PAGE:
Dow futures point to a triple-digit decline at Monday’s open

U.S. stock futures pointed to sharp losses on Monday as investors keep fretting over the state of U.S.-China trade relations.

As of 6:49 a.m. ET, Dow Jones Industrial Average futures indicated a drop of about 280 points at the open. S&P 500 futures pointed to a loss of 1.1% while Nasdaq 100 futures indicated a drop of 1.5%.

Trade bellwethers Caterpillar and Boeing fell more than 1.5% each while Apple dropped more than 2%.

“In the immediate term, we would be watching to see if China retaliates against last Friday’s tariff increase. The performance of the equity markets would also be critical. Thus far, the selloffs in China and the US indices have been minor. A more serious decline could prompt more urgency by both sides to reach a deal,” strategists at Singapore’s DBS Group Research wrote in a note.


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Asian markets fell broadly. The Nikkei 225 index declined 0.7% overnight while the Shanghai Composite pulled back 1.2%.  European stocks also dropped. The Stoxx 600 index fell 0.5% while the German Dax dipped 0.7%.

On Saturday, U.S. President Donald Trump said China should act now to make an agreement — or it would risk facing a worse deal if negotiations continue into a possible second term after the 2020 presidential election.

The president claimed China was “beaten so badly” in recent trade negotiations that Beijing wanted to wait until after the 2020 election in the hope a Democrat would win the White House and offer them a better deal.

Trump also tweeted on Monday that China has “taken so advantage of the U.S. for so many years, that they are way ahead (Our Presidents did not do the job). Therefore, China should not retaliate-will only get worse!”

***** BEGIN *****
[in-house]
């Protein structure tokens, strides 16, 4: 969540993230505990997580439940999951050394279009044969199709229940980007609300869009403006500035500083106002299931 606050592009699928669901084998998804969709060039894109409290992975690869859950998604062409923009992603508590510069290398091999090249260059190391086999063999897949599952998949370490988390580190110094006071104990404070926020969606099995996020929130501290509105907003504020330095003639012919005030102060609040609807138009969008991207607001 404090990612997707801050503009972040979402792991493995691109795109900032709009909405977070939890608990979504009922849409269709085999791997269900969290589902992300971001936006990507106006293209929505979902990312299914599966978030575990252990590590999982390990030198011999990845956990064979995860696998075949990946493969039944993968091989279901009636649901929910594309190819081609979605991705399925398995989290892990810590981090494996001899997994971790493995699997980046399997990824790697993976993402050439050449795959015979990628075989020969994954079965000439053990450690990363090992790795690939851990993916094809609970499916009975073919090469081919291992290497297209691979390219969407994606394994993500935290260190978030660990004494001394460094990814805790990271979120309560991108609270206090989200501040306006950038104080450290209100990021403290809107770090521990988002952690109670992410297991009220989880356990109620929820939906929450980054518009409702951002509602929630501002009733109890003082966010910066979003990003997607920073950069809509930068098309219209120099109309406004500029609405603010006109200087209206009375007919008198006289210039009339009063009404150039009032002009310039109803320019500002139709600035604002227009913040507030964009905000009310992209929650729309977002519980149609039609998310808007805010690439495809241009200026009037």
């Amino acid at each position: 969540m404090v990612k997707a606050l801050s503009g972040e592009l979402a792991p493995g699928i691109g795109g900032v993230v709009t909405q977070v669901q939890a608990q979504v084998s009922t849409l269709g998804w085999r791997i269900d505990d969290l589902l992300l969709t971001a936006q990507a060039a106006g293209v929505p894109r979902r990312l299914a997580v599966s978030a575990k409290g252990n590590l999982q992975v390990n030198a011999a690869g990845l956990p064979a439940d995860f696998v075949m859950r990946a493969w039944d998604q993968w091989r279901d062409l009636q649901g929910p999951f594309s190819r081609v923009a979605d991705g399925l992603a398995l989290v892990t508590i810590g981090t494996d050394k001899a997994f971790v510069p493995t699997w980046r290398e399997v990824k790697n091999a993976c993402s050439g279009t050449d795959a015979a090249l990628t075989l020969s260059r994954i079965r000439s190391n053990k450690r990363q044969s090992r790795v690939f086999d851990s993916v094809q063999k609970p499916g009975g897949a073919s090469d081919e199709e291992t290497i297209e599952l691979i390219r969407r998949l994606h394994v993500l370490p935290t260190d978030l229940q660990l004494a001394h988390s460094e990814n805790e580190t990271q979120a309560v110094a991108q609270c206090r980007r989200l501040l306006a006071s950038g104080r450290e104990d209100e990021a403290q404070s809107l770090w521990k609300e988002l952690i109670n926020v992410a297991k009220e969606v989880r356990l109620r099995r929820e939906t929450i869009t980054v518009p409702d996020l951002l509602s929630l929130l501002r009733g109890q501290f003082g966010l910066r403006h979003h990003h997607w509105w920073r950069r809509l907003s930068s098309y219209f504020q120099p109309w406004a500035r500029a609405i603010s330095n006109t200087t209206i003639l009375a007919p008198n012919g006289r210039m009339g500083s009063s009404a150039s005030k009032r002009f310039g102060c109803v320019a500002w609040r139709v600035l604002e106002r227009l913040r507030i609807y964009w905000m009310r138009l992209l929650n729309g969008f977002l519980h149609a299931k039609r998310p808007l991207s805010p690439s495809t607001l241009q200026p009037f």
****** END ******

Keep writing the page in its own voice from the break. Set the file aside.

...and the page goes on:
Yet despite that tension between the world’s two largest economies, White House economic advisor Larry Kudlow said Sunday that Trump and Chinese President Xi Jinping are likely to meet at the June G-20 summit in Japan.

Kudlow said the chances of such as meeting “were pretty good,” but he said there are “no concrete, definite plans” for when U.S. and Chinese negotiators will meet again.

Last Friday, major markets across the globe advanced despite Trump making good on his threats to raise tariffs from 10% to 25% on $200 billion worth of Chinese goods shortly after the stroke of midnight ET.

That positive sentiment was boosted by the U.S. president saying in a Friday afternoon Twitter post that the latest round of trade talks with China’s delegation — which concluded after tariffs had already been increased — had been “candid and constructive.”

Elsewhere, the calendar is thin with no economic data releases nor big corporate results due. Boston Fed President Eric Rosengren and Fed Vice Chairman Richard Clarida are due to speak at 9:10 a.m. ET.

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